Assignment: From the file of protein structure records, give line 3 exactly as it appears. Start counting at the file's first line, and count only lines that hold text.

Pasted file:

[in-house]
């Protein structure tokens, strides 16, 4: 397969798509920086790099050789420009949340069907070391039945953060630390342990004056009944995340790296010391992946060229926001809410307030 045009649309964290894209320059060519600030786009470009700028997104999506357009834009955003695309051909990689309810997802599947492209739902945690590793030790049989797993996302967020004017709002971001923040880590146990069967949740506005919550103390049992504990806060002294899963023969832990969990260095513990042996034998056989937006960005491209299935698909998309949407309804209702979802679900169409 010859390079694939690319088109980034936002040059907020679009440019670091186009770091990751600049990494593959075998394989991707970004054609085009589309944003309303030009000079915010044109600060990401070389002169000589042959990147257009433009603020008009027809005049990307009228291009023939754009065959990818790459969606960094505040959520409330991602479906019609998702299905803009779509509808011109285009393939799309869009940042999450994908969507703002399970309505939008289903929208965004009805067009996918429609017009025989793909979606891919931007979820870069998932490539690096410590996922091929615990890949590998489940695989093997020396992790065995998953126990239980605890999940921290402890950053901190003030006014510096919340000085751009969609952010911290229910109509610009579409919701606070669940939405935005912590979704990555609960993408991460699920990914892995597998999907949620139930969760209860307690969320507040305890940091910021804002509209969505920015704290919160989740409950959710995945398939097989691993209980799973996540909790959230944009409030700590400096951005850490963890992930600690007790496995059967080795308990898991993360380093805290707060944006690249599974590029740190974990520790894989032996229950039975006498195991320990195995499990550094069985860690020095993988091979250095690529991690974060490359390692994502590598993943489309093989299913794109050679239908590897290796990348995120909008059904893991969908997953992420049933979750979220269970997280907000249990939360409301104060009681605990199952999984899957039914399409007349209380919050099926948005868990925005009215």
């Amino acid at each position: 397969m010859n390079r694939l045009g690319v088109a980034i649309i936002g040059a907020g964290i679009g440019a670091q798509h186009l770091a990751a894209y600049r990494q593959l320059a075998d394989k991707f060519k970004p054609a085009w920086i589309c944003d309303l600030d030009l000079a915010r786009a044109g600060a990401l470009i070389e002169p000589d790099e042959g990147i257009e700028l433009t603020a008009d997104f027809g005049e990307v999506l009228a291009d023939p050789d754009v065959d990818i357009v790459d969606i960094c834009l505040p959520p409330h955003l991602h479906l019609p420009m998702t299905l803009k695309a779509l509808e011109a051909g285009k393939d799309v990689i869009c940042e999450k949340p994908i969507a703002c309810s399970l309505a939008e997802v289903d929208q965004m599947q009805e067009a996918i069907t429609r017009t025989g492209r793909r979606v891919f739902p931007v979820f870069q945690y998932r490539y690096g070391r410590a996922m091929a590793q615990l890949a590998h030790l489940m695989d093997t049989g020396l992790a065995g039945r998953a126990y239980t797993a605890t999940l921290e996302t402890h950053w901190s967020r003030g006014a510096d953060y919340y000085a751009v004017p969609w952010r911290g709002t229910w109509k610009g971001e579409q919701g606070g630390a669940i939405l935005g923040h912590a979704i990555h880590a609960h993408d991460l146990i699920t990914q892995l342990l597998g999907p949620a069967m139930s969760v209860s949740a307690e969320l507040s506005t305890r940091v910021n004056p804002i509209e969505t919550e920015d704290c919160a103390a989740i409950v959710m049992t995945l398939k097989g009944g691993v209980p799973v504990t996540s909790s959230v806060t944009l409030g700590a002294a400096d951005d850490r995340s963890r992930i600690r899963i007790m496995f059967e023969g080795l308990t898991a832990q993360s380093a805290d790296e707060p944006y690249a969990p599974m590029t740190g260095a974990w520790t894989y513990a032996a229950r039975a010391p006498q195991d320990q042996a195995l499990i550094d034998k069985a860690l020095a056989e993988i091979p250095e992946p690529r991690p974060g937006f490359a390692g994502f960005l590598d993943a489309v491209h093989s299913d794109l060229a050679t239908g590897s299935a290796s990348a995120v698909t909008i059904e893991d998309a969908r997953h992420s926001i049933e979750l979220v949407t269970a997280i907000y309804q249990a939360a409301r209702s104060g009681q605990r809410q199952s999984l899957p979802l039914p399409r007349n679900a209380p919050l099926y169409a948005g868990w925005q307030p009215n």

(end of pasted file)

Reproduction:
């Amino acid at each position: 397969m010859n390079r694939l045009g690319v088109a980034i649309i936002g040059a907020g964290i679009g440019a670091q798509h186009l770091a990751a894209y600049r990494q593959l320059a075998d394989k991707f060519k970004p054609a085009w920086i589309c944003d309303l600030d030009l000079a915010r786009a044109g600060a990401l470009i070389e002169p000589d790099e042959g990147i257009e700028l433009t603020a008009d997104f027809g005049e990307v999506l009228a291009d023939p050789d754009v065959d990818i357009v790459d969606i960094c834009l505040p959520p409330h955003l991602h479906l019609p420009m998702t299905l803009k695309a779509l509808e011109a051909g285009k393939d799309v990689i869009c940042e999450k949340p994908i969507a703002c309810s399970l309505a939008e997802v289903d929208q965004m599947q009805e067009a996918i069907t429609r017009t025989g492209r793909r979606v891919f739902p931007v979820f870069q945690y998932r490539y690096g070391r410590a996922m091929a590793q615990l890949a590998h030790l489940m695989d093997t049989g020396l992790a065995g039945r998953a126990y239980t797993a605890t999940l921290e996302t402890h950053w901190s967020r003030g006014a510096d953060y919340y000085a751009v004017p969609w952010r911290g709002t229910w109509k610009g971001e579409q919701g606070g630390a669940i939405l935005g923040h912590a979704i990555h880590a609960h993408d991460l146990i699920t990914q892995l342990l597998g999907p949620a069967m139930s969760v209860s949740a307690e969320l507040s506005t305890r940091v910021n004056p804002i509209e969505t919550e920015d704290c919160a103390a989740i409950v959710m049992t995945l398939k097989g009944g691993v209980p799973v504990t996540s909790s959230v806060t944009l409030g700590a002294a400096d951005d850490r995340s963890r992930i600690r899963i007790m496995f059967e023969g080795l308990t898991a832990q993360s380093a805290d790296e707060p944006y690249a969990p599974m590029t740190g260095a974990w520790t894989y513990a032996a229950r039975a010391p006498q195991d320990q042996a195995l499990i550094d034998k069985a860690l020095a056989e993988i091979p250095e992946p690529r991690p974060g937006f490359a390692g994502f960005l590598d993943a489309v491209h093989s299913d794109l060229a050679t239908g590897s299935a290796s990348a995120v698909t909008i059904e893991d998309a969908r997953h992420s926001i049933e979750l979220v949407t269970a997280i907000y309804q249990a939360a409301r209702s104060g009681q605990r809410q199952s999984l899957p979802l039914p399409r007349n679900a209380p919050l099926y169409a948005g868990w925005q307030p009215n």